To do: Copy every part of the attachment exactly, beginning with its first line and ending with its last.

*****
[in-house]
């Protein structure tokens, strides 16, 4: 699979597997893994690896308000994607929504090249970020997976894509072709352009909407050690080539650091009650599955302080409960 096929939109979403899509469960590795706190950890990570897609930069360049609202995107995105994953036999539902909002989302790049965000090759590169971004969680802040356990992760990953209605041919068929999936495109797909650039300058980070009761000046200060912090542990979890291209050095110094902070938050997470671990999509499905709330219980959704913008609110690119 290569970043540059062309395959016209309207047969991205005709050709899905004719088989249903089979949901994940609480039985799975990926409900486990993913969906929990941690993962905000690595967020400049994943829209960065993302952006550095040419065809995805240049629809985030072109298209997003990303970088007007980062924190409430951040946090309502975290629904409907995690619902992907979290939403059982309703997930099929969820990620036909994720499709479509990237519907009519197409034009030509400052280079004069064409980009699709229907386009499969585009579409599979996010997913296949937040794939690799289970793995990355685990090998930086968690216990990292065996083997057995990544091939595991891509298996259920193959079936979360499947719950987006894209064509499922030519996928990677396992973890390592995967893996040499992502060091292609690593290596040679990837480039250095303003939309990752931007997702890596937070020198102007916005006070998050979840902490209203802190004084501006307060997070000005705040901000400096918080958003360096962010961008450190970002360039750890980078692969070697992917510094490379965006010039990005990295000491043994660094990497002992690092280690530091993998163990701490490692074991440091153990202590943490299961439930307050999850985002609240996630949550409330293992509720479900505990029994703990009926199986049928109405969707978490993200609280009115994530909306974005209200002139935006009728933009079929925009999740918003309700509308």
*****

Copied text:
[in-house]
């Protein structure tokens, strides 16, 4: 699979597997893994690896308000994607929504090249970020997976894509072709352009909407050690080539650091009650599955302080409960 096929939109979403899509469960590795706190950890990570897609930069360049609202995107995105994953036999539902909002989302790049965000090759590169971004969680802040356990992760990953209605041919068929999936495109797909650039300058980070009761000046200060912090542990979890291209050095110094902070938050997470671990999509499905709330219980959704913008609110690119 290569970043540059062309395959016209309207047969991205005709050709899905004719088989249903089979949901994940609480039985799975990926409900486990993913969906929990941690993962905000690595967020400049994943829209960065993302952006550095040419065809995805240049629809985030072109298209997003990303970088007007980062924190409430951040946090309502975290629904409907995690619902992907979290939403059982309703997930099929969820990620036909994720499709479509990237519907009519197409034009030509400052280079004069064409980009699709229907386009499969585009579409599979996010997913296949937040794939690799289970793995990355685990090998930086968690216990990292065996083997057995990544091939595991891509298996259920193959079936979360499947719950987006894209064509499922030519996928990677396992973890390592995967893996040499992502060091292609690593290596040679990837480039250095303003939309990752931007997702890596937070020198102007916005006070998050979840902490209203802190004084501006307060997070000005705040901000400096918080958003360096962010961008450190970002360039750890980078692969070697992917510094490379965006010039990005990295000491043994660094990497002992690092280690530091993998163990701490490692074991440091153990202590943490299961439930307050999850985002609240996630949550409330293992509720479900505990029994703990009926199986049928109405969707978490993200609280009115994530909306974005209200002139935006009728933009079929925009999740918003309700509308």